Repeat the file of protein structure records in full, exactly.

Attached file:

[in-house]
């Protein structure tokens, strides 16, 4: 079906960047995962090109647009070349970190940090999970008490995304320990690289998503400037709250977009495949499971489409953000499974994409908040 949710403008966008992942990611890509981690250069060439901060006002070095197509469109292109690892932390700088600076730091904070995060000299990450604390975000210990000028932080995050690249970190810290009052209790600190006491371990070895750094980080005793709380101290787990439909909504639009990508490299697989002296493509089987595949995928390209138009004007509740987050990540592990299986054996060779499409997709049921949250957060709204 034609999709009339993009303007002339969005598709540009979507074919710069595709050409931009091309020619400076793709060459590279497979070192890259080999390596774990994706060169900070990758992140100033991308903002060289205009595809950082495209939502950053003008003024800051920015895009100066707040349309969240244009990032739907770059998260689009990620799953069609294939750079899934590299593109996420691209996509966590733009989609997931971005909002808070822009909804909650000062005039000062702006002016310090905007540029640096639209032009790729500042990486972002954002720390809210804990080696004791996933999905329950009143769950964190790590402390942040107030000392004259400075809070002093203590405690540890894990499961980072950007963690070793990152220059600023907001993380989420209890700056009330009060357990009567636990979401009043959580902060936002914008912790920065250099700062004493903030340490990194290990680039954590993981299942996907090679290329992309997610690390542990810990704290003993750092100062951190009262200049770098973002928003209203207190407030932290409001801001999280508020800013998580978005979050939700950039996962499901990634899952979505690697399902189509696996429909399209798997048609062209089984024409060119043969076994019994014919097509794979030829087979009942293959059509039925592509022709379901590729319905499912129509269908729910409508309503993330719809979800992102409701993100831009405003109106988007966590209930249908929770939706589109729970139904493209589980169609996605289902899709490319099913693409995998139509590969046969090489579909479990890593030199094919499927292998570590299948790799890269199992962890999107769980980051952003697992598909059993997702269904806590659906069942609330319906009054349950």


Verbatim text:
[in-house]
């Protein structure tokens, strides 16, 4: 079906960047995962090109647009070349970190940090999970008490995304320990690289998503400037709250977009495949499971489409953000499974994409908040 949710403008966008992942990611890509981690250069060439901060006002070095197509469109292109690892932390700088600076730091904070995060000299990450604390975000210990000028932080995050690249970190810290009052209790600190006491371990070895750094980080005793709380101290787990439909909504639009990508490299697989002296493509089987595949995928390209138009004007509740987050990540592990299986054996060779499409997709049921949250957060709204 034609999709009339993009303007002339969005598709540009979507074919710069595709050409931009091309020619400076793709060459590279497979070192890259080999390596774990994706060169900070990758992140100033991308903002060289205009595809950082495209939502950053003008003024800051920015895009100066707040349309969240244009990032739907770059998260689009990620799953069609294939750079899934590299593109996420691209996509966590733009989609997931971005909002808070822009909804909650000062005039000062702006002016310090905007540029640096639209032009790729500042990486972002954002720390809210804990080696004791996933999905329950009143769950964190790590402390942040107030000392004259400075809070002093203590405690540890894990499961980072950007963690070793990152220059600023907001993380989420209890700056009330009060357990009567636990979401009043959580902060936002914008912790920065250099700062004493903030340490990194290990680039954590993981299942996907090679290329992309997610690390542990810990704290003993750092100062951190009262200049770098973002928003209203207190407030932290409001801001999280508020800013998580978005979050939700950039996962499901990634899952979505690697399902189509696996429909399209798997048609062209089984024409060119043969076994019994014919097509794979030829087979009942293959059509039925592509022709379901590729319905499912129509269908729910409508309503993330719809979800992102409701993100831009405003109106988007966590209930249908929770939706589109729970139904493209589980169609996605289902899709490319099913693409995998139509590969046969090489579909479990890593030199094919499927292998570590299948790799890269199992962890999107769980980051952003697992598909059993997702269904806590659906069942609330319906009054349950």